7th edition: Sustainability in Higher Education

Society is naturally looking at business schools as catalysts for sustainable development given their intersectional role linking management, technology and social sciences. The contributions in today’s Knowledge Bar touch on the need for business schools to revise their strategies and processes to become sustainable and inclusive organisations. Taking the lead and increasing business school impact on society requires schools to develop graduates who are not only able to work in organisations but also to lead the change.

By Griet Houbrechts
Director, Professional Development
EFMD Global

Can we back our beautiful discourse about sustainability with actions? The articles in this edition bring different examples of pedagogical approaches, student-led initiatives and school administration-led revisions of processes, all aiming at transforming the school and its graduates.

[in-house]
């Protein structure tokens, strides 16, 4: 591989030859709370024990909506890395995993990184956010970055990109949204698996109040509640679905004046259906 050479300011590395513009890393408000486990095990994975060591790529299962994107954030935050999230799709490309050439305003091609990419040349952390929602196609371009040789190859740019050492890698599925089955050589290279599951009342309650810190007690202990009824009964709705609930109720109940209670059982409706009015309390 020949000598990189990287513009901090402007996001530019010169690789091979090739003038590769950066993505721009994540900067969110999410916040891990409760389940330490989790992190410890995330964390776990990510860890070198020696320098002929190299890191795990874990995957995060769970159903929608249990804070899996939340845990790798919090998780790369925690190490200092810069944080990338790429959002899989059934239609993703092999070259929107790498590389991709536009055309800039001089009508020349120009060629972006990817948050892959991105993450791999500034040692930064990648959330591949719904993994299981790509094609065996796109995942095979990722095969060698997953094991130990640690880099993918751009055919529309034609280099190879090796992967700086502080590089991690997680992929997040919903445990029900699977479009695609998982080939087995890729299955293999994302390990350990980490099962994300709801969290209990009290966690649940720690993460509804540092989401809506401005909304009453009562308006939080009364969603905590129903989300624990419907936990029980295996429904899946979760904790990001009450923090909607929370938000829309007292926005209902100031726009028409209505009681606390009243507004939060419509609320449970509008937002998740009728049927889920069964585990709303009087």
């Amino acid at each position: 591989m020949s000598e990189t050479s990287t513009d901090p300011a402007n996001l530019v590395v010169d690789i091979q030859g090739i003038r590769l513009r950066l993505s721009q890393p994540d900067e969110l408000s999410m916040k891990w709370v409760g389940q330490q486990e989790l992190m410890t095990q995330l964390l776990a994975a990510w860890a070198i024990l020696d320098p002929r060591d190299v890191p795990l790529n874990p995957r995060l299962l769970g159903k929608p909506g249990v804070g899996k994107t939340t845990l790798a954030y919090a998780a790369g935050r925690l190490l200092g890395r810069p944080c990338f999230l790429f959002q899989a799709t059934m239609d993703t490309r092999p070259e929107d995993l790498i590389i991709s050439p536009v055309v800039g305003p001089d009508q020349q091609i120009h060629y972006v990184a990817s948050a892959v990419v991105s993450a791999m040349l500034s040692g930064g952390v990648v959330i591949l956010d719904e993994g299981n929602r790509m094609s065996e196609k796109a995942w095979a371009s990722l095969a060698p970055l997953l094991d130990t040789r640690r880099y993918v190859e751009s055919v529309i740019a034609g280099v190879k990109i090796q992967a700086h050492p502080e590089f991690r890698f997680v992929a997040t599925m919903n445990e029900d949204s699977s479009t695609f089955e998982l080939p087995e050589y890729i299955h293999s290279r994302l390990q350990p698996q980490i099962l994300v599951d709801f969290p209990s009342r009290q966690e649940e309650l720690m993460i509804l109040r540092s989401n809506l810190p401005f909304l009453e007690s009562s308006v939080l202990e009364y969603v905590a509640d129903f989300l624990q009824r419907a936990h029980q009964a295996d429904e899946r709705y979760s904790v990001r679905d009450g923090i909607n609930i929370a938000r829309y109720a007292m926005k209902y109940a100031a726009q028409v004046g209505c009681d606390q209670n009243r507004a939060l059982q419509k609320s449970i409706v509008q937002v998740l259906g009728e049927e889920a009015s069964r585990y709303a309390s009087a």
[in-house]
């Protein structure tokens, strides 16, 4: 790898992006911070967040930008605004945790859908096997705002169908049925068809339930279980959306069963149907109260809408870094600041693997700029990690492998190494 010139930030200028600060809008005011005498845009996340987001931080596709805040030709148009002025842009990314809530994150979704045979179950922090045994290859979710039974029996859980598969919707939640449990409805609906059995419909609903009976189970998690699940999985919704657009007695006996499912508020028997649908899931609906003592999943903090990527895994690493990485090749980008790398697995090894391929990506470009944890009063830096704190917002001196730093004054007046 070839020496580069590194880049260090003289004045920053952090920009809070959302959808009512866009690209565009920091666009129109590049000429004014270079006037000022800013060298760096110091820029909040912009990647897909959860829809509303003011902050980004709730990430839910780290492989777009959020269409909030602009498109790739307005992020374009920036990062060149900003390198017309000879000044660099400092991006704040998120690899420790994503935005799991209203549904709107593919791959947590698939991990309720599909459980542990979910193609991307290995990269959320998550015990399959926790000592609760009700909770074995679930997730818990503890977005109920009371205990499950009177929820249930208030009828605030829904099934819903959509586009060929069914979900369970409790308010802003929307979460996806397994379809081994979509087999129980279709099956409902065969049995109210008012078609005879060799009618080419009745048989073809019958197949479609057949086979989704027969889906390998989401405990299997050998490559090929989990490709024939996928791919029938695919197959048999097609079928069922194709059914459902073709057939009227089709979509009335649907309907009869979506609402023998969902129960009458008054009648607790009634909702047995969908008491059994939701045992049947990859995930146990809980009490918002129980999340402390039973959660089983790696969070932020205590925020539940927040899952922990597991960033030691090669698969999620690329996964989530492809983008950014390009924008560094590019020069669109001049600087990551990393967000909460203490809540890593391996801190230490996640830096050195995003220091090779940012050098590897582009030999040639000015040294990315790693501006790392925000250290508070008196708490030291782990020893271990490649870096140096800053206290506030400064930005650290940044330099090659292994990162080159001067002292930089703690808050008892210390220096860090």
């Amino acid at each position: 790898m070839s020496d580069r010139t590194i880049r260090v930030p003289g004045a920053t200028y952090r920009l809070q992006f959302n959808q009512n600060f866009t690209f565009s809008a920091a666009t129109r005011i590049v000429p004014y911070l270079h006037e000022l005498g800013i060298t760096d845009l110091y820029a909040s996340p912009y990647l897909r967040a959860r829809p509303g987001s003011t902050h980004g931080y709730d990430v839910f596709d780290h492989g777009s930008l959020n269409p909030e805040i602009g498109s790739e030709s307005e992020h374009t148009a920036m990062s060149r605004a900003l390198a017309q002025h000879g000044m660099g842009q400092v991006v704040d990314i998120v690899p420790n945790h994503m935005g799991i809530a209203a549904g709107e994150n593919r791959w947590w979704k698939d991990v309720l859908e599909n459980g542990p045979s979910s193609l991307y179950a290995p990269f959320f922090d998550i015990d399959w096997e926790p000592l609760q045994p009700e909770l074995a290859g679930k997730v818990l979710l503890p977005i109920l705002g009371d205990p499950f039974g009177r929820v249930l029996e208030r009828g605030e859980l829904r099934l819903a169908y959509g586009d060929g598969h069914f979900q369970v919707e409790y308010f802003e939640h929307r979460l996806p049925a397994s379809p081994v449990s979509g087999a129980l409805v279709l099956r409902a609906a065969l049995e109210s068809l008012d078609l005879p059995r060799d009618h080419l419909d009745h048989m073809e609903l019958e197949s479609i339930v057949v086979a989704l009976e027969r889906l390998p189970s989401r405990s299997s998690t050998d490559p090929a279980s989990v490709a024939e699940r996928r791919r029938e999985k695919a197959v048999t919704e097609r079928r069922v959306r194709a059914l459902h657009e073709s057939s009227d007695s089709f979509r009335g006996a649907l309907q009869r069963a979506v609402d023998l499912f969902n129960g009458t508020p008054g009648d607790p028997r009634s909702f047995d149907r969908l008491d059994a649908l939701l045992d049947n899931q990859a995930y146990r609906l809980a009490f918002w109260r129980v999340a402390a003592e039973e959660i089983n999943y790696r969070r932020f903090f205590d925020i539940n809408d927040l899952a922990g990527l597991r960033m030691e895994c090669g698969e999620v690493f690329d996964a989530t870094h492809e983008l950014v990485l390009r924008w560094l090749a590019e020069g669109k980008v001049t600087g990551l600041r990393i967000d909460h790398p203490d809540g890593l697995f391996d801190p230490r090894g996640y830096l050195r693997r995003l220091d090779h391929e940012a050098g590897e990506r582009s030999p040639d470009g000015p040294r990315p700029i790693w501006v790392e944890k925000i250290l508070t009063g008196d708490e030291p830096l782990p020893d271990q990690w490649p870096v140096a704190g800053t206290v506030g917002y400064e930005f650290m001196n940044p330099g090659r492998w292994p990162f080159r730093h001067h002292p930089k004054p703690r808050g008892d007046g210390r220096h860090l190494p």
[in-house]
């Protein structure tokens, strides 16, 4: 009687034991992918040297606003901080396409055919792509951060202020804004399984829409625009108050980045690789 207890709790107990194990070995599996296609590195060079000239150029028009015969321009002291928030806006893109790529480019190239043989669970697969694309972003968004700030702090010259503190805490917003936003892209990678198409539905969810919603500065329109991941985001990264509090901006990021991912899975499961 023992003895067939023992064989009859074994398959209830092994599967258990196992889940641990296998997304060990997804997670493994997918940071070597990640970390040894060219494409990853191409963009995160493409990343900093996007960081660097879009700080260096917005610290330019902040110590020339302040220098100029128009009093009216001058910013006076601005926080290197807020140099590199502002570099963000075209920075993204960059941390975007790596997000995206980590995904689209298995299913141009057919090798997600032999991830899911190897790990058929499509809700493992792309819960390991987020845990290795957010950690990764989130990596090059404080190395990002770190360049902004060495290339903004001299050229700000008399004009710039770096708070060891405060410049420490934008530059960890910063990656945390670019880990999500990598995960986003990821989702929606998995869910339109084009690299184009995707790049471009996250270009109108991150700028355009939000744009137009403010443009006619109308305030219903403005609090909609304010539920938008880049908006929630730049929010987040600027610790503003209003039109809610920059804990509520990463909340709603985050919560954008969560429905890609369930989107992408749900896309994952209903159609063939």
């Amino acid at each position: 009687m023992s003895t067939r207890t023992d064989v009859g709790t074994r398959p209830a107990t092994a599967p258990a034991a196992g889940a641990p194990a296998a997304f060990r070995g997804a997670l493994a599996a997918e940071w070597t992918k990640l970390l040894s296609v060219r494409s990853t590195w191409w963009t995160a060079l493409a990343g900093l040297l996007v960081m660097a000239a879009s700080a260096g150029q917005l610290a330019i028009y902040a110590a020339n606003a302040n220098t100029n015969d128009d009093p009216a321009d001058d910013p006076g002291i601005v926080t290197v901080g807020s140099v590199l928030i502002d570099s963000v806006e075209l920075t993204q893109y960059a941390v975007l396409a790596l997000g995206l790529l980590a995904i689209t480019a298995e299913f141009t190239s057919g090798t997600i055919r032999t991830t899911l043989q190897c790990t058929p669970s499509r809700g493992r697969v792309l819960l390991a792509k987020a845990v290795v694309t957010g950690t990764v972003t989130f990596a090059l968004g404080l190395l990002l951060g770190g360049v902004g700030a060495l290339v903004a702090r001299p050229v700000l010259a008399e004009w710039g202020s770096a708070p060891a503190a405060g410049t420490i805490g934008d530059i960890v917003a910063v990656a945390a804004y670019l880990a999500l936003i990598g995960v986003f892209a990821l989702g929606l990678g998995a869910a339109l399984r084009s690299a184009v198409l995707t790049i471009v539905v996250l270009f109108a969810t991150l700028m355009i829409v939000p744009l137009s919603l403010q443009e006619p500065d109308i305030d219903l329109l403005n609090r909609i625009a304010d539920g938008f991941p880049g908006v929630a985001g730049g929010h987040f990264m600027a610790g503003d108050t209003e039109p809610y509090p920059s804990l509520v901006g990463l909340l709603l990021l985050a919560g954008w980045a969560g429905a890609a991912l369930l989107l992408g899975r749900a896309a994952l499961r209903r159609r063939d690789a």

The reflections include a range of important questions from ecological transformation to diversity and inclusion. The examples of programmes aiming at preparing graduates to tackle the grand challenges of our time will hopefully serve as an inspiration.

Whether rethinking the strategy on an organisational level or a course level or even when developing a more specific strategy for, e.g. online learning or internationalisation, the first step should be the reflection on the purpose, the alignment with the overall mission and the impact on local communities.

As one of the authors suggests, when analysing the feasibility of any project or for any decision process, the question of sustainability should come as naturally to business schools and their graduates as the question of profitability.

Let’s not forget, as Dan LeClair puts it, the role of business schools in fostering sustainable development is a story of hope. Progress has been made, but there are still quite some challenges ahead of us. To tackle those, business schools have the opportunity to serve their communities, to connect with all players in their ecosystem and to act collaboratively within or beyond existing associations to increase their impact.


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